Only 37% will pay more for eco-friendly products

April 19, 2011
April 19, 2011 - A Leger Marketing indexed survey commissioned by Cascades finds that most Canadians recognize the environment as a priority, and the vast majority of the country integrates simple green actions into their day-to-day life. Even though there is continuous improvement in Canadian attitudes towards a sustainable development approach, there are still some major economic and lifestyle barriers that Canadians are not willing to cross. Canadians say that they are very good at the environmental basics, with 90% claiming to limit their use of electricity, and 89% of us recycling, but only 37% are willing to pay extra for products that are more environmentally friendly.

Setting a national environmental policy platform can definitely be a challenge to any political party as Canadians are extremely fractured when it comes to ecological priorities. Quebec's main concern is greenhouse gas emissions, energy issues worry Ontario, the Atlantic provinces and BC, while the prairie provinces focus on water management.

"We are delighted to see that Canadians are thinking about the environment, and are taking the right steps to reduce their ecological impact in the homes" said Suzanne Blanchet, President and C.E.O of Cascades Tissue Group. "Environmentally responsible actions at home significantly increased compared to 2010 and Canadians should be praised for that, but there is so much more that all of us can do. We challenge all Canadians to find their environmental inspiration this Earth Day and commit to making simple green actions that can make a difference not just for one day, but for the rest of their lives."

Here are some more interesting facts from the Cascades Index:

Canada needs more environmental heroes

  • David Suzuki is fairly beloved with Canadians, 36% of us did name him as the public figure that most evokes the environment, but almost 40% couldn't think of anyone!

Trust and suspicion

  • Encouraging signs of improved Canadian attitudes toward the environment can be found - only 45% of Canadians are tired of being lectured to by environmentalists, down from 52% in 2010. Perhaps recent environmental disasters have made Canadians more receptive to messaging of various environmental groups.
  • The Prairie Provinces are by far the most mistrustful of various environmental claims - over 50% (67% in Saskatoon) are tired of being lectured to by environmentalists. People in the Prairie Provinces are also significantly more likely to think that global warming is actually good for Canada as well.

A reputation is a hard thing to shake

  • British Columbia has been coasting on their reputation as Canada's greenest province for a while now, as a quarter of Canadians believe it is the most ecologically responsible province. In reality Quebec is the most environmentally active province, and yet barely 7% of Canadians voted for them.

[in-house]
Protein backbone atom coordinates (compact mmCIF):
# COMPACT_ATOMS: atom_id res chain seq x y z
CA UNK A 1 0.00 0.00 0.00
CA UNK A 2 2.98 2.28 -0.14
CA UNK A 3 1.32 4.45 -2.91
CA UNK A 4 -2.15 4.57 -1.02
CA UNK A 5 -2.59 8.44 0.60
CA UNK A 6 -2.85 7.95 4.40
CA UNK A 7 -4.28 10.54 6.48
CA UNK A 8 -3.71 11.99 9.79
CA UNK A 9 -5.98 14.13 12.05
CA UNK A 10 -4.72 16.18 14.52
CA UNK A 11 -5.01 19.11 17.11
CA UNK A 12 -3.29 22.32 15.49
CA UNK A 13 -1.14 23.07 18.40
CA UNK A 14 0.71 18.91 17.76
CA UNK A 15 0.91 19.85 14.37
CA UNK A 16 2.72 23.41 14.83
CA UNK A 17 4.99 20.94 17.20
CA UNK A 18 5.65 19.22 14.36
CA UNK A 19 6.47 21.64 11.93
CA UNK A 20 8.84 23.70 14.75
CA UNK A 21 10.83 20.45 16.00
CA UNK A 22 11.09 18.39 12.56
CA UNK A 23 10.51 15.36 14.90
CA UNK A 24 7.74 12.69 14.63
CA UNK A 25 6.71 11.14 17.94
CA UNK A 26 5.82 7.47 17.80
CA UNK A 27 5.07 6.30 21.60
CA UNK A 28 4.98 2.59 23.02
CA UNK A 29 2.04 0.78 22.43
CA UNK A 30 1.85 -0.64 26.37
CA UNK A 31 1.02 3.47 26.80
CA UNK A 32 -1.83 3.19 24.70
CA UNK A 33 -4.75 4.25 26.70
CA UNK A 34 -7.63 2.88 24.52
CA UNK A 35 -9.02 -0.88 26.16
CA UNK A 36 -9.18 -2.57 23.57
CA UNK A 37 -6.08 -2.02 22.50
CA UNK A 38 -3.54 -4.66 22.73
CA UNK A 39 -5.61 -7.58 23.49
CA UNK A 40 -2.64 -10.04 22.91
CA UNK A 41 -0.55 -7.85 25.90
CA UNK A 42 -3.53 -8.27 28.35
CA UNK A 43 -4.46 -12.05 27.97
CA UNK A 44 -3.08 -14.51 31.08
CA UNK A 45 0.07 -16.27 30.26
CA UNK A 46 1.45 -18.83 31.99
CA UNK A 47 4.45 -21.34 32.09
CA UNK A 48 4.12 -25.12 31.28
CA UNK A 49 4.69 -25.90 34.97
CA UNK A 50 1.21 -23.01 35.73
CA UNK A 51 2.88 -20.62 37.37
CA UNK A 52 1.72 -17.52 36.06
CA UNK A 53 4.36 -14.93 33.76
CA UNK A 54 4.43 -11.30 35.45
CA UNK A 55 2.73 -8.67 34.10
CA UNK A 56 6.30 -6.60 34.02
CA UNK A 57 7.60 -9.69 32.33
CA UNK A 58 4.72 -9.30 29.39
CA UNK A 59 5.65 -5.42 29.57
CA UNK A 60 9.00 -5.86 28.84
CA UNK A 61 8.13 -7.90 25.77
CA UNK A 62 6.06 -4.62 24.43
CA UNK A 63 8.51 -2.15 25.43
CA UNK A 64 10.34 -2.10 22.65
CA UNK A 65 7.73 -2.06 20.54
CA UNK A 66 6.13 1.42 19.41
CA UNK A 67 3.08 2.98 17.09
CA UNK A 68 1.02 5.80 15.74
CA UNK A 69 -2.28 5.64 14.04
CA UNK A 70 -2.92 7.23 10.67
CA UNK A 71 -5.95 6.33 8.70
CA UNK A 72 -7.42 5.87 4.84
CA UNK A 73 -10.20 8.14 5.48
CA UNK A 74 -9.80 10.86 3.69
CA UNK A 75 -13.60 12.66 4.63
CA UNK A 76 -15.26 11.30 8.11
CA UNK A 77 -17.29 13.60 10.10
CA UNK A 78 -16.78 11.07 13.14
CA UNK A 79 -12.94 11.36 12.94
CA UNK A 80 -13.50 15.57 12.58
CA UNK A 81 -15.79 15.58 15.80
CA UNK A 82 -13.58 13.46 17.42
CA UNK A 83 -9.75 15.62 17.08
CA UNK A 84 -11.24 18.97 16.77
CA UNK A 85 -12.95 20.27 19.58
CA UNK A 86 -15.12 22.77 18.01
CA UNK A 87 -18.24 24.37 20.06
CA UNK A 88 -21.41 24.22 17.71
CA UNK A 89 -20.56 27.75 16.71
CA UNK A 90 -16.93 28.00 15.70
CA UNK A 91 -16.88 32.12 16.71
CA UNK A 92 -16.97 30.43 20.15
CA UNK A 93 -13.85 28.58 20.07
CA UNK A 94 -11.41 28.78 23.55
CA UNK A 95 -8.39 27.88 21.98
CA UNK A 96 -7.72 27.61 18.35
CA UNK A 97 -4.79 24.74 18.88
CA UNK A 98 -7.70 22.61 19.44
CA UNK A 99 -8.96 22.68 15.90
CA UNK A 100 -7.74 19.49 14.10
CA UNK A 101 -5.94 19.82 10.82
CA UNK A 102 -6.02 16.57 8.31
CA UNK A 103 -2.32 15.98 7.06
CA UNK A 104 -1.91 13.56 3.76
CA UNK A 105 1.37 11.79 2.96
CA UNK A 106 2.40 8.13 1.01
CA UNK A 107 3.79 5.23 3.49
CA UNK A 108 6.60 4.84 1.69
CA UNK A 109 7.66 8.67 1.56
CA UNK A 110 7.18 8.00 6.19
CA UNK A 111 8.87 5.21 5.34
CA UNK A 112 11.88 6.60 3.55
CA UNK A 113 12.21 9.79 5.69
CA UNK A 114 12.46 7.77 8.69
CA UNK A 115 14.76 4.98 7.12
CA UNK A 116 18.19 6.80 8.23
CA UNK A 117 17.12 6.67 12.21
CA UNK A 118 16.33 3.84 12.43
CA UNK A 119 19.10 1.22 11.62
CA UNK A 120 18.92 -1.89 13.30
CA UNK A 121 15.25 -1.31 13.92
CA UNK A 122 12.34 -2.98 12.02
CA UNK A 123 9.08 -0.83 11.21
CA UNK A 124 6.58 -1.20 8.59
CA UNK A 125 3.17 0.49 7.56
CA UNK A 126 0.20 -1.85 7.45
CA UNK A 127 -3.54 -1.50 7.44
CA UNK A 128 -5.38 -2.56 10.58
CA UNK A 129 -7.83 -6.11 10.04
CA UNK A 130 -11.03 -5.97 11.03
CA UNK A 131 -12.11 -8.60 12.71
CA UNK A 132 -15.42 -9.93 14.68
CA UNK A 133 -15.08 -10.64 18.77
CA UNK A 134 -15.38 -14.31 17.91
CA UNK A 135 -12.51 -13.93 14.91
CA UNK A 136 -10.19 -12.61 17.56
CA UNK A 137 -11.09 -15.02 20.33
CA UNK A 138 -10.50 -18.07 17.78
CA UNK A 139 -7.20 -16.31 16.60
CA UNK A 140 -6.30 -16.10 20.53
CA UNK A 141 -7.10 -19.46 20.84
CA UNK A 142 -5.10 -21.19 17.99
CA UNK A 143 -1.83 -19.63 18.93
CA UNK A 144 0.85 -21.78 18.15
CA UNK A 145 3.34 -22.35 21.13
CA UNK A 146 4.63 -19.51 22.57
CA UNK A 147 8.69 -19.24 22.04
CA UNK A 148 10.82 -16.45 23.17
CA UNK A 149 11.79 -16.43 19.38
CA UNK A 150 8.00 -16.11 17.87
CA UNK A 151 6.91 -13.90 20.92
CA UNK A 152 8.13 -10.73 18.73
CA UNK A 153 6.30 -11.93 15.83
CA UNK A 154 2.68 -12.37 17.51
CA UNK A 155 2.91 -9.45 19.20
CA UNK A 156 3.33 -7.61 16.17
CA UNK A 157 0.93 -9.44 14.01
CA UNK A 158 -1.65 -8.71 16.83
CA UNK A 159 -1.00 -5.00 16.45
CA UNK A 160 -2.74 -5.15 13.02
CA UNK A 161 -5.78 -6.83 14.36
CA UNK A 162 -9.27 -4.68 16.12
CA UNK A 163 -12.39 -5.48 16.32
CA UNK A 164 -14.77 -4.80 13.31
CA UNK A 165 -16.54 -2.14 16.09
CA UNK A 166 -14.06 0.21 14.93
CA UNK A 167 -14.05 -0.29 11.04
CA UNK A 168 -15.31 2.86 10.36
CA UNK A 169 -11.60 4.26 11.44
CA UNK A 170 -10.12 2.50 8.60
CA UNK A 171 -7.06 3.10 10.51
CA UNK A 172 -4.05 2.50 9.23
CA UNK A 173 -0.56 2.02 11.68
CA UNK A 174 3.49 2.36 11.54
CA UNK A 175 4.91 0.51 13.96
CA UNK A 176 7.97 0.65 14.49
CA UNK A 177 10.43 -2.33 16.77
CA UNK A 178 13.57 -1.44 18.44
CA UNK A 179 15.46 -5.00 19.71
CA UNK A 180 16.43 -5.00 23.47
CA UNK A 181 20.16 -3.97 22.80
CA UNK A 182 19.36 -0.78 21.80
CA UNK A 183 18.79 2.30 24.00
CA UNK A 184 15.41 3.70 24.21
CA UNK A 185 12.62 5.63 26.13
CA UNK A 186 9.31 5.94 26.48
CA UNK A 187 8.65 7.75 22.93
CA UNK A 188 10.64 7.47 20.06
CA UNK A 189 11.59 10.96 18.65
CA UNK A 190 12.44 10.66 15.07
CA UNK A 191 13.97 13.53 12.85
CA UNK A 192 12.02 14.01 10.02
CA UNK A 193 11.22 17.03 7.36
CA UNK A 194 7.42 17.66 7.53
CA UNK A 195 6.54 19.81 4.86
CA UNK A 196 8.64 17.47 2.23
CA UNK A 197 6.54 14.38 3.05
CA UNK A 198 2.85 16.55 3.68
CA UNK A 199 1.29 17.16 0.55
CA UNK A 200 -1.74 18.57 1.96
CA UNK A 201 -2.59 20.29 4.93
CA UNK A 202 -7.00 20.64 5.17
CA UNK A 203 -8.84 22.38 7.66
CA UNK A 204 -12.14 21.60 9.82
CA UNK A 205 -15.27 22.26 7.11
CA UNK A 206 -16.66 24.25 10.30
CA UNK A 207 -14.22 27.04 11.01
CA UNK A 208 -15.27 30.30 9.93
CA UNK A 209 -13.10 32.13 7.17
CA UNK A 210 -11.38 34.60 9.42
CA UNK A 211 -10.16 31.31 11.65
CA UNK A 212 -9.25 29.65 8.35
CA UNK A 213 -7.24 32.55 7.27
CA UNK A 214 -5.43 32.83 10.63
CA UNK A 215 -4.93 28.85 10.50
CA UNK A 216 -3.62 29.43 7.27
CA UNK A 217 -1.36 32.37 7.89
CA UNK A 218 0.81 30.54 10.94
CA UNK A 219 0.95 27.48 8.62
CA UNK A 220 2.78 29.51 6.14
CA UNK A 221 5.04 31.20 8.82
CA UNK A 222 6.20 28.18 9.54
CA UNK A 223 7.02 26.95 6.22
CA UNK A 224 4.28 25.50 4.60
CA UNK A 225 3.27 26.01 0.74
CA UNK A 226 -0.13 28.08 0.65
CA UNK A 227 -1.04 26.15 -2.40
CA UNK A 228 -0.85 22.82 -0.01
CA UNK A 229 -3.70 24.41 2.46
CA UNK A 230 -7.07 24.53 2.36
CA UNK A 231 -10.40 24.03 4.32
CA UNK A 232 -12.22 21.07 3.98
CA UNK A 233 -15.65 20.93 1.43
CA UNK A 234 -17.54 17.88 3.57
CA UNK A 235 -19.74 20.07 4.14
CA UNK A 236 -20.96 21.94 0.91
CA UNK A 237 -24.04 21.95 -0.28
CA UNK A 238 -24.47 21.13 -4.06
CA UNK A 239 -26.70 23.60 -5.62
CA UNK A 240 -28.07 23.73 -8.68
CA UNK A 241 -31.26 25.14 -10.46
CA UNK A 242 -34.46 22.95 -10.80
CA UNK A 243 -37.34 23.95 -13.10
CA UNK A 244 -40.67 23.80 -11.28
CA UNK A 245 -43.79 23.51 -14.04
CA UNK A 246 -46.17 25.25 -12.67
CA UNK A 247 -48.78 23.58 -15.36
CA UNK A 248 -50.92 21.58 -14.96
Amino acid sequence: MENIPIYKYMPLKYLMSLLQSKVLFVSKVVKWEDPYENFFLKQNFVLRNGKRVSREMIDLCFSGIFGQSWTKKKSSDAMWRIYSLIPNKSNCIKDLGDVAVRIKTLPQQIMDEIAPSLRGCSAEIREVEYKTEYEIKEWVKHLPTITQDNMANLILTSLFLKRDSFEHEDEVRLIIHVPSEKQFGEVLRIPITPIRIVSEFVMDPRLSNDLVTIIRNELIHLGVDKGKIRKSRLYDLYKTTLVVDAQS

• Saskatchewan in almost all metrics comes out as an environmental Grinch, falling to last or near last in most environmental categories, with 20% of Saskatchewan residents believing that global warming is actually good for Canada.

The environment in the grocery store

  • When out shopping seven Canadians out of ten (73%) say that eco-friendly statements like "ecological footprint" and "sustainable development" are important when they select a product.
  • Every province but Quebec thinks that "biodegradable" is the most important ecological certification, while La Belle Province believes that "local" and "green" labels are equally important.
  • Long live the grocery bag only 2% of Canadians do not have any reusable bags, while 4% have so many that they have stopped counting them. On average, Canadians have nine reusable grocery bags in their house or car!
  • Six out of ten Canadians are greatly or somewhat influenced by the environmental steps taken by a manufacturer or merchant in their decision to buy or not to buy a product.

Recycling rules

  • One Canadian out of five (21%) believes that putting recyclable or compostable materials in the selective recycling bin is the gesture that has the greatest positive impact on the environment. Limiting the use of fertilizers and pesticides is a distant second at 14%.
  • Canadians are also increasingly tired of over-packaged products (88%) and are demanding more recycling containers in public settings (a 5% increase to 83%).

"We are very encouraged to see that Canadians realize the importance of recycling all materials," said Suzanne Blanchet, President and C.E.O of Cascades Tissue Group. "However, if you believe in the important environmental role of recycling, then you should support it further by purchasing products made from recycled materials. We are delighted to see that 65% of Canadians buy paper products made from recycled fibres, and we urge all Canadians to experience the amazing products created from all of the recyclable materials we are throwing away."

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